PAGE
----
The health authority says this is required in order to redeploy 600 full-time staff to respond to the coronavirus in Saskatchewan.
Services that will be affected include primary health care, elective surgeries in urban centres, endoscopy/cystoscopy procedures, women and children programming, diagnostics, therapies, ambulatory care, registration resources, rehab services, home care and environmental services as well as food nutrition services.
The services will still be available, but reduced to allow staff to respond to the pandemic.
With the rise in cases comes a rise in hospitalizations, and the SHA says it needs to keep pace with the projected demand.
By mid-December, the number of ICU beds will increase by 28 per cent in the province, which will create space for an additional 64 COVID-19 patients.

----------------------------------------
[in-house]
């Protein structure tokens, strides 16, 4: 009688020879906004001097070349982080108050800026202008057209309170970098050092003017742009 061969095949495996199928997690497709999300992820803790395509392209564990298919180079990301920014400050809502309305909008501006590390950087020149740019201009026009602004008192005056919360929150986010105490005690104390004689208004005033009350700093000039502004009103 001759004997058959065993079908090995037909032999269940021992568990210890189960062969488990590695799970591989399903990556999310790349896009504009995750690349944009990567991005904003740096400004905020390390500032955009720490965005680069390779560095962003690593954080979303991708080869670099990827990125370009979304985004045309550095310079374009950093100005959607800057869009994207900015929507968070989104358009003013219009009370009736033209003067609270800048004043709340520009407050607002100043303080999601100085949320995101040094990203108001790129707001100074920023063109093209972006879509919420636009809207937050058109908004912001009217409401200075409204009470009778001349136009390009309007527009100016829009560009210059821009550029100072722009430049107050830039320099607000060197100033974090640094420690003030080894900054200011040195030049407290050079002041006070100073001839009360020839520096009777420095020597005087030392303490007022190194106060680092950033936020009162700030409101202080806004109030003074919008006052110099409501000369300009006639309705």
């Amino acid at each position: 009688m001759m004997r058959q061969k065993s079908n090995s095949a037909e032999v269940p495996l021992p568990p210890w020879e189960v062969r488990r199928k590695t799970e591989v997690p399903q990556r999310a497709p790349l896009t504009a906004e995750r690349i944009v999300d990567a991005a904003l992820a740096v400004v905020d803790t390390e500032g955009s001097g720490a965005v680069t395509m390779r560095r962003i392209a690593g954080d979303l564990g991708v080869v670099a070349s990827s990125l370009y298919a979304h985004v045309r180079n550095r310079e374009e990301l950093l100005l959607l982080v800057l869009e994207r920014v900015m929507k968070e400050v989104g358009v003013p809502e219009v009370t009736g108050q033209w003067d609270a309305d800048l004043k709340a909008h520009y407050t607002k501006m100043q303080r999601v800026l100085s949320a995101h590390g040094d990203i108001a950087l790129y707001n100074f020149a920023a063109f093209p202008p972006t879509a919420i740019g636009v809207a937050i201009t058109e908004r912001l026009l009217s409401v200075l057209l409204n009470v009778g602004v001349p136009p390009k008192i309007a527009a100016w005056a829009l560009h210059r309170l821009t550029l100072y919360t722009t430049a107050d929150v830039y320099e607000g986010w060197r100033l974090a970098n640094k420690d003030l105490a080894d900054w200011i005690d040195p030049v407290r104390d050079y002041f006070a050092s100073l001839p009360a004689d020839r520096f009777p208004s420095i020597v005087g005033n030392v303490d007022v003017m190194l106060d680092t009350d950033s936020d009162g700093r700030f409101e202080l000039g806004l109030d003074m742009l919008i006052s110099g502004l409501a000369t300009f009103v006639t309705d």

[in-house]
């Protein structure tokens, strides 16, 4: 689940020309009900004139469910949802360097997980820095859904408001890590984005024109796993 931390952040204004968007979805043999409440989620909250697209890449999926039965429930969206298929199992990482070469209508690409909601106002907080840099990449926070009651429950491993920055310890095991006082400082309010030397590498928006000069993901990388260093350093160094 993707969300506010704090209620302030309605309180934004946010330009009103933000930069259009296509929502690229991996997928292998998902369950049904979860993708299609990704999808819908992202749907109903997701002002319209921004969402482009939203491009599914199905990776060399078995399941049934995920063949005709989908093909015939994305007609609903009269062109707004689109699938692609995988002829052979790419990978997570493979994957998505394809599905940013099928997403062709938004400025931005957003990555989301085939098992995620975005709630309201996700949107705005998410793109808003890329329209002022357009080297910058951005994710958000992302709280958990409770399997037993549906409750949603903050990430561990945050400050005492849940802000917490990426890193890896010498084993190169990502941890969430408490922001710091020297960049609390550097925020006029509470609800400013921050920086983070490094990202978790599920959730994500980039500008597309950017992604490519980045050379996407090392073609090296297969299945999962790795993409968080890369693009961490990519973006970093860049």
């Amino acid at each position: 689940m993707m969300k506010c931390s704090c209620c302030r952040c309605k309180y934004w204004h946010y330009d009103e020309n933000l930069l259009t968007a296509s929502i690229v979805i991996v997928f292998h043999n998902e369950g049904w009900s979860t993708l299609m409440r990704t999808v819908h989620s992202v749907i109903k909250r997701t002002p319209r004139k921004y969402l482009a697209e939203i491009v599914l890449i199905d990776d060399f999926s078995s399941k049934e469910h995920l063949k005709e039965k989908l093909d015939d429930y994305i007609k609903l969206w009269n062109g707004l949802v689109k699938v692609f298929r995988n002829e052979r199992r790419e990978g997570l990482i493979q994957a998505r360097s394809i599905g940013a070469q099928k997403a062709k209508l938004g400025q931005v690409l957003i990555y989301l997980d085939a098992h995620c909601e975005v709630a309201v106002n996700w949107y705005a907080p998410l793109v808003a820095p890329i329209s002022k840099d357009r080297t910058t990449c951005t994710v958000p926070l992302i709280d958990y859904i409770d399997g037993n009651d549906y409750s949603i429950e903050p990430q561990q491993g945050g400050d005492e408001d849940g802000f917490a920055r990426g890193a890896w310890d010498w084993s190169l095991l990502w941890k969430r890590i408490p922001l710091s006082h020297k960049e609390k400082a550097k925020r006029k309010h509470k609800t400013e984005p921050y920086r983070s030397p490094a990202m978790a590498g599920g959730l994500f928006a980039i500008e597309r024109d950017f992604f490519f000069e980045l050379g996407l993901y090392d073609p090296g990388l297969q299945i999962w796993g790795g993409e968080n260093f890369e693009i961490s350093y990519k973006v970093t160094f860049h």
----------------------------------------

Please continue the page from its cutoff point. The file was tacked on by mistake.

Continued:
The health authority is also creating space for 250 COVID patients by mid-December.
This is the equivalent to the capacity of the Cypress Regional Hospital in Swift Current and the Prince Albert Victoria Hospital combined.
The SHA says it also needs to increase the capacity for contact tracing and its labour pool to increase its response to outbreaks.
“Surges of this scale and on this timeline necessitate service slow downs to enable redeployment of staff, otherwise more people will die from COVID-19 because we can’t get them the help they need and we can’t get out in front of the virus,” SHA CEO Scott Livingstone said in a press release.
“We acknowledge that this will result in some Saskatchewan residents experiencing localized service slowdowns in pockets across the province, that is why we are committed to making these efforts as time-limited and targeted as possible.”
Service slowdowns will vary depending on the location and local plans and needs.
This is a developing story. Check back often for updates.
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